Just months after making the difficult decision to cease manufacturing in St. Paul, 114-year-old leather goods company J.W. Hulme plans to stay visible to hometown fans with a new retail store on Grand Avenue.
J.W. Hulme signs are up in the windows of the old Garden of Eden space at Victoria’s Crossing. The store will open by early April.
After years of failing to turn a profit despite generous media attention that made J.W. Hulme symbol of the American made heritage movement, which came into fashion around 2010, the company, owned by Olympus Capital Investments, made the decision to outsource manufacturing to Minneapolis-based Softline Brand Partners, a manufacturing and supply chain company with plants in the U.S. and overseas. J.W. Hulme will vacate its longtime production facility on West Seventh Street in St. Paul at the end of March.
That building housed corporate offices and a retail showroom as well as manufacturing. CEO Claire Powell wanted to avoid being out of touch with local brand fans for long.
“Being a local company is important to us,” Powell says. “We were pleased able to find a location in the heart of St. Paul, where we belong, to anchor the business. It’s a great showcase for the brand.”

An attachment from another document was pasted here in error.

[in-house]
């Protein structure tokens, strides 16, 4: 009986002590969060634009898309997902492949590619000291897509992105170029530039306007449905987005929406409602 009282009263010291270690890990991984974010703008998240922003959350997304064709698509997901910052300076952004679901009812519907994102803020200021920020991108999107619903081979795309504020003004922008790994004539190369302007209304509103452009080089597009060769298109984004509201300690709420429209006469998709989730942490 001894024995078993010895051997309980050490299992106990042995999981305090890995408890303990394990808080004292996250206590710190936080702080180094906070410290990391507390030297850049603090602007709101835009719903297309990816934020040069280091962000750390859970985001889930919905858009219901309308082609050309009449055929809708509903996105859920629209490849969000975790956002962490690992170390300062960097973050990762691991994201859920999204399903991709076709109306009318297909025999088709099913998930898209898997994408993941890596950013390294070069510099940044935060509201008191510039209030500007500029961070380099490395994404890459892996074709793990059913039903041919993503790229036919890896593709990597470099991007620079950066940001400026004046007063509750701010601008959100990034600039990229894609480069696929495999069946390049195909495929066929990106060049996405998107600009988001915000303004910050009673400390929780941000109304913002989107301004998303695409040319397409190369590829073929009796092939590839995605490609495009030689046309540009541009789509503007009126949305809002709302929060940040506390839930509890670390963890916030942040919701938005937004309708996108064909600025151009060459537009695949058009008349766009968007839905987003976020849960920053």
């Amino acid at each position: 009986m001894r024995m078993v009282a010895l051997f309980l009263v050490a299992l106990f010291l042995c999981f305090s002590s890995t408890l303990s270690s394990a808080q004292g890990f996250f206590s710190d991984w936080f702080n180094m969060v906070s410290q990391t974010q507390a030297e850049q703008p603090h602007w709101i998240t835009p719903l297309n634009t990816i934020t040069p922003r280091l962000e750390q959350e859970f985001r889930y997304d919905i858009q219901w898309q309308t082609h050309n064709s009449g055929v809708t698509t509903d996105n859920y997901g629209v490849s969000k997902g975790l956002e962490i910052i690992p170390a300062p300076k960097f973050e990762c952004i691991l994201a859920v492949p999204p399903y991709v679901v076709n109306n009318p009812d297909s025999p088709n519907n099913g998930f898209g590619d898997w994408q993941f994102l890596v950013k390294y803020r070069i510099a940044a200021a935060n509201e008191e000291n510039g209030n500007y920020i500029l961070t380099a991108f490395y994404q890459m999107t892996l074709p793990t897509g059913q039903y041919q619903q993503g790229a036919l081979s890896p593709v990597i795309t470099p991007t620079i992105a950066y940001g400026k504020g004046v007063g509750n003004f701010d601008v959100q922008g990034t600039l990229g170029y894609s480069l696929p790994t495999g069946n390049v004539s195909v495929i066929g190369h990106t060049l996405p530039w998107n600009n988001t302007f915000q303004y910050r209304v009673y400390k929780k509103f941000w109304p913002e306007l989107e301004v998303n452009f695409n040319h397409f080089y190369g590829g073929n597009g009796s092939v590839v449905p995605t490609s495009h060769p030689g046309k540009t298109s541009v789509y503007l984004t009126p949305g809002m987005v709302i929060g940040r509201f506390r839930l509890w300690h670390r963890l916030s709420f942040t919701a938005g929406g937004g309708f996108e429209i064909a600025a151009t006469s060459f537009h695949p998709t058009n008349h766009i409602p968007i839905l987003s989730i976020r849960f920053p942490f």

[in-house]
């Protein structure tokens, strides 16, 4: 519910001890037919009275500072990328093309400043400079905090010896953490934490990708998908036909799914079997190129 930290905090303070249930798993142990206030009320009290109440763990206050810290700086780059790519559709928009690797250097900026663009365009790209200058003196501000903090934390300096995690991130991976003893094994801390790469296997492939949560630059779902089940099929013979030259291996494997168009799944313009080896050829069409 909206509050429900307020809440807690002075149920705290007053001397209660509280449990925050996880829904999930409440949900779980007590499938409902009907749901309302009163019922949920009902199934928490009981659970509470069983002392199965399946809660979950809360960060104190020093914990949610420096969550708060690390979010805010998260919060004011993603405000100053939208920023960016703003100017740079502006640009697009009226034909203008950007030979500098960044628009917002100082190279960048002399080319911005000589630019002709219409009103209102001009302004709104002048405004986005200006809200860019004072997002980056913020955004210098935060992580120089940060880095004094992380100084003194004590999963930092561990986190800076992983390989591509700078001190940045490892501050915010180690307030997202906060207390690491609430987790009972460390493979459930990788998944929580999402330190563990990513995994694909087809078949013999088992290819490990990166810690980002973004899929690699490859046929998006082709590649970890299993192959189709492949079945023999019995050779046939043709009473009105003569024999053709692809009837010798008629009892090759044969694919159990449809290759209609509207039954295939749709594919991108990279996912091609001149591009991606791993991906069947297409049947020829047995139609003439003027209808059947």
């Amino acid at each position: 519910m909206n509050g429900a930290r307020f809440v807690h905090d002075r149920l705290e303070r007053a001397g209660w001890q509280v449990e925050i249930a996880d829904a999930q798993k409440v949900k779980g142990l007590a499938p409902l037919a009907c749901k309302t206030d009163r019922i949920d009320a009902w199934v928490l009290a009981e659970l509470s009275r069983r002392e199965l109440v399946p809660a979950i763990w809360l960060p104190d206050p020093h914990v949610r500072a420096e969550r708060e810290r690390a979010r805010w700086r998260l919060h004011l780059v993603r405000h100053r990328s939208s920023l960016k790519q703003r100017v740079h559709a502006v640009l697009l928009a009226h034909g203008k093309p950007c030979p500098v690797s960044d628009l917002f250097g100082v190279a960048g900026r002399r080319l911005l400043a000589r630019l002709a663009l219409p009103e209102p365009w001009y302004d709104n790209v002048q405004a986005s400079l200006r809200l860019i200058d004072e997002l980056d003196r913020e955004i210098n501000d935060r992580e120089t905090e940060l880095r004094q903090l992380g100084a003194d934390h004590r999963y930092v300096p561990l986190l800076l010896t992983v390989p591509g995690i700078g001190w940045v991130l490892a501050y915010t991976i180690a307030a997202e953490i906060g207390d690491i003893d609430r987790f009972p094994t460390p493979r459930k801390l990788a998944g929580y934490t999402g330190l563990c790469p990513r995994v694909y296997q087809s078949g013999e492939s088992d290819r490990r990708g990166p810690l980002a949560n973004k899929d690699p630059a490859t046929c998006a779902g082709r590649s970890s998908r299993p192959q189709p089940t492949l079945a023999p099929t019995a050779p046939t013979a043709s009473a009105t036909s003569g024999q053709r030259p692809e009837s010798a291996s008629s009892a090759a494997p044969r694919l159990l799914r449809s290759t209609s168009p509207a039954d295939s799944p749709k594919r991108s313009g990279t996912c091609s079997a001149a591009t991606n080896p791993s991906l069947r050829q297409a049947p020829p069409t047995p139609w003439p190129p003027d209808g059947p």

There’s space in the basement where the corporate team, which includes seven full-time employees, will office. The brand's design and merchandising directors may work right in the store.
“We want it to be an experiential place—not just a selling place,” Powell says. Expect a sofa, hot coffee, and a monogramming station where customers can get leather goods monogrammed while they wait.
Behind the scenes, Powell says she is navigating new realities, like minimum order quantities. No longer able to walk into the workroom and request a new style, “planning the business is very different,” she says. “We want to make sure our customers are not disrupted.”
Products on the shelf when the store opens will be a mix of goods made in St. Paul, and beyond. “The key is transparency,” Powell says. “We’ve had some really positive reactions from customers, and some who have told us they’ll only buy if it’s American made. I totally respect that.”
Decisions on what to manufacture domestically versus overseas will depend on quantity, timing, prices, and capabilities. “ We want to make sure we’re relevant, up to date—not just in look but functionality,” Powell says. Updated design details will include the pockets to fit today’s tech gear and improved bag linings. “It’s all coming along—it just takes longer than I’d like.”
Additional J.W. Hulme stores are a possibility down the road, but for now, Powell says, she wants to focus on theis transition and on getting the messaging and experience right in St. Paul.
As for J.W. Hulme’s legendary sample sales? Powell says she’ll find a way for those to continue—if not at the Grand Avenue store, than elsewhere in town.